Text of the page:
What a delightful time we had last Sunday! Harvest Oaks Church came and ran the whole service, then served us dinner. We were blessed to hear the teaching and testimony of Mark and Marie Cimino. It is always a joy to see how God changes lives. I think we can learn from the example that Harvest Oaks set for us. True gratitude expresses itself in more than words. They served us in the name of the Lord. We, to whatever degree we are able, aught to be doing the same.
This week I’m going to share with you from the story of Lazarus, the brother of Mary and Martha whom Jesus raised from the dead. There’s something remarkable in this story beyond the obvious. Check out these verses in the Gospel of John, chapter 11,
5 Now Jesus loved Martha and her sister and Lazarus. 6 So when He heard that he was sick, He then stayed two days longer in the place where He was.
I checked a few versions to see if that little work “so” was consistently translated. It is. Jesus loved them, so He stayed away. Would we not think that love demanded the opposite response? But he had something greater in mind. I’m sure Lazarus didn’t enjoy being ill and dying from his sickness. Certainly his family would not have wanted to go through the grief. Both sisters even say to Jesus basically, “You could have prevented this.” John doesn’t give us the emotion behind these words, but the question comes through, “Where were you?” “Why didn’t you come in time?”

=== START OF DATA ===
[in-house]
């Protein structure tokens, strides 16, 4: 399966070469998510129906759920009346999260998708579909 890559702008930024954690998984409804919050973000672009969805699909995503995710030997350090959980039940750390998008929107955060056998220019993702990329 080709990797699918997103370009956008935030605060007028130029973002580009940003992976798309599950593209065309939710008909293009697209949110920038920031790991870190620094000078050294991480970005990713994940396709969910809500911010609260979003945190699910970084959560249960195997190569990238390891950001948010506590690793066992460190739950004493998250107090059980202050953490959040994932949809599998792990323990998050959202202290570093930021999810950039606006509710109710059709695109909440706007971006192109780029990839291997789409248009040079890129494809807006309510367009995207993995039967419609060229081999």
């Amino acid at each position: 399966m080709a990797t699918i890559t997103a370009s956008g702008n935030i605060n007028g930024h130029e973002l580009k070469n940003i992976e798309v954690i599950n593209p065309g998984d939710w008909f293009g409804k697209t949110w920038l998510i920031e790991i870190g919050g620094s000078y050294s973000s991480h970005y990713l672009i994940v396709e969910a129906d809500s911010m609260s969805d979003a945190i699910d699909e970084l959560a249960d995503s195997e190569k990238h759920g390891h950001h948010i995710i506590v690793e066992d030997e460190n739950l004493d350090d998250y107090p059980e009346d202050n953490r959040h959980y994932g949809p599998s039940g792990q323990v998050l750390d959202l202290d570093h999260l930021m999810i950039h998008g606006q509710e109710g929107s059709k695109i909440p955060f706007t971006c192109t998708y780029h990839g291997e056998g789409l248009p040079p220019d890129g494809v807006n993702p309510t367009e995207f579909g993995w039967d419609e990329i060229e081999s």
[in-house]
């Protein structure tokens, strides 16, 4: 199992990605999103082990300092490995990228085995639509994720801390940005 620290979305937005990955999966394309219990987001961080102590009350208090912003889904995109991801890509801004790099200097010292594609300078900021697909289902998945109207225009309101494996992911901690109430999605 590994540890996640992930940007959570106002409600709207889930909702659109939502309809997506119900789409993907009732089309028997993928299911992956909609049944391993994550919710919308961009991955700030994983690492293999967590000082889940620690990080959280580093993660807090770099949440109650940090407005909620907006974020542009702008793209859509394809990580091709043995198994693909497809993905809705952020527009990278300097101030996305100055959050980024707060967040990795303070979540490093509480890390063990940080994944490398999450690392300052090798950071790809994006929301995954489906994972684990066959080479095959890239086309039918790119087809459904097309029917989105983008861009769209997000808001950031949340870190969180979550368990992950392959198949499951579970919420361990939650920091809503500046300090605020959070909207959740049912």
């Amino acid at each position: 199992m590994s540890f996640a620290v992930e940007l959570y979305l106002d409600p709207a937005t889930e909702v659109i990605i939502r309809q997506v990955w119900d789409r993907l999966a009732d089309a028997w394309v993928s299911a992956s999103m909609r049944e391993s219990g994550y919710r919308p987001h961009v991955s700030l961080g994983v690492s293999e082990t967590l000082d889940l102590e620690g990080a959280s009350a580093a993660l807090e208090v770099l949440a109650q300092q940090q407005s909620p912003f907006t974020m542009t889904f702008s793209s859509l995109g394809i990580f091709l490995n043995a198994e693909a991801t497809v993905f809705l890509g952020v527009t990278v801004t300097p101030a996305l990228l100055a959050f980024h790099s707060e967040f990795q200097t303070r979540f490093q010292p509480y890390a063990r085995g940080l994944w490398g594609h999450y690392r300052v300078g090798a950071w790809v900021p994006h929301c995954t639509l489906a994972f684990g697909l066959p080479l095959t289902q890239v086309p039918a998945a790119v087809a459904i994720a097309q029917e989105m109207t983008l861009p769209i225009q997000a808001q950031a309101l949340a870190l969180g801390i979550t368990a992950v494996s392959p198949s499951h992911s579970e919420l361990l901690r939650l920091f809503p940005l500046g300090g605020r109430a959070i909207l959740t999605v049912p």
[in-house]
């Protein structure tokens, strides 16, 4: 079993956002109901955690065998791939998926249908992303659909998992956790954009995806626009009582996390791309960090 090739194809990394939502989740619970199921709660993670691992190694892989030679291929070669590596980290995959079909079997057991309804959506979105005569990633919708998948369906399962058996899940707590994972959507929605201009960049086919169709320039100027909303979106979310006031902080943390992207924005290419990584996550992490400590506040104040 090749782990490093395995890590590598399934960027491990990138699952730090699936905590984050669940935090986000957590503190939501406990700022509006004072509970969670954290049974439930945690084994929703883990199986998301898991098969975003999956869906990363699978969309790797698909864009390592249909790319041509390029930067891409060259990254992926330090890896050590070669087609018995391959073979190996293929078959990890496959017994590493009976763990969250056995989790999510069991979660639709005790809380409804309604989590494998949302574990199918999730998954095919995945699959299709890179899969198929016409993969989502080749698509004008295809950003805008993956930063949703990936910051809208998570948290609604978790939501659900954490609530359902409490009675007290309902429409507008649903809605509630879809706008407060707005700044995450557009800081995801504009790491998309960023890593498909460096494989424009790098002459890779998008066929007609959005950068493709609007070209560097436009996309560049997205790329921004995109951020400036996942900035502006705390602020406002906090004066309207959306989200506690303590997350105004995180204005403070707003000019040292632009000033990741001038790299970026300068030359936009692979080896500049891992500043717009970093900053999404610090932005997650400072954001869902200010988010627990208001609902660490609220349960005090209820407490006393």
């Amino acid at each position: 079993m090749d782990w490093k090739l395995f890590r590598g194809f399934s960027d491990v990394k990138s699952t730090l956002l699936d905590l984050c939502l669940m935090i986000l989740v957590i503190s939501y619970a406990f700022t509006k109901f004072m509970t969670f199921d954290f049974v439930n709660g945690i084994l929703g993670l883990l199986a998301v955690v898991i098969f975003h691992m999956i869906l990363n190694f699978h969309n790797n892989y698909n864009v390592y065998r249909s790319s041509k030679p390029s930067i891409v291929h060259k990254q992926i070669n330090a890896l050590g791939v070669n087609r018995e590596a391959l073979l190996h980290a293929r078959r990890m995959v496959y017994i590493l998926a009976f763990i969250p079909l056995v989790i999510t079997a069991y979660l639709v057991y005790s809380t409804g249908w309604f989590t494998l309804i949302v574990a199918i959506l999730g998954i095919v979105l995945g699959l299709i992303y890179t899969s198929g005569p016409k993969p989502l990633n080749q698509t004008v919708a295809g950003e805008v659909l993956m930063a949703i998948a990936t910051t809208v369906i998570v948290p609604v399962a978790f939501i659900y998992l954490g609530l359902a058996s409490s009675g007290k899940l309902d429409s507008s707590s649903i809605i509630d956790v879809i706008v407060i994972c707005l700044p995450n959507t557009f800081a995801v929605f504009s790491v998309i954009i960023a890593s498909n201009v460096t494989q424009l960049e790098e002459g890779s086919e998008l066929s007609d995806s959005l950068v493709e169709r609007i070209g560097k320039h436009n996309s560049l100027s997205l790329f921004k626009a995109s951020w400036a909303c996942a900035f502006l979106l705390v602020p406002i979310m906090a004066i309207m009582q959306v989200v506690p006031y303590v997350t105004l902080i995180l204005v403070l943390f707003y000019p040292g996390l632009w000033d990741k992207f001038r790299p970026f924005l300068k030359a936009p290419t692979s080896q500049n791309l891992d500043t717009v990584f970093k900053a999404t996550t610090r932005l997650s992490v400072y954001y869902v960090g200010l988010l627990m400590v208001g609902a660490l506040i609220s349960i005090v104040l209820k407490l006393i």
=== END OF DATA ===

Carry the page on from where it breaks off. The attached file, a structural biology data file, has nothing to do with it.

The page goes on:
We have numerous accounts of people who have supposedly died and come back. What happened to them is between them and God. I will not presume, unless their accounts are in clear conflict with the Bible, to criticize their claims. I wonder if there is significance in the fact that we don’t have such accounts from the people who were resurrected throughout the Bible. We’re given prophetic visions from various sources, but nothing from these who presumably got a glimpse of Heaven, or Paradise, for themselves. Why? Because the focus remains on Jesus. The Bible isn’t about Heaven, it’s about Jesus. What makes Heaven great is that Jesus is there. All of that to say that even though we have nothing from Lazarus himself, I suspect that his perspective was radically different coming out of that grave than it was on the way in.
Jesus waited, so that the blessing in the end was far greater for those involved than it would have been if He came right away. He loved, so He stayed. He gets the glory, and everyone around Him benefits from it.
Sometimes it seems that God has forgotten us. The Psalms are full of such feelings. But we know that He said that he is always with us. We may wonder if He really loves us, but sometimes love does things we don’t expect. Sometimes, love waits. Come and be encouraged!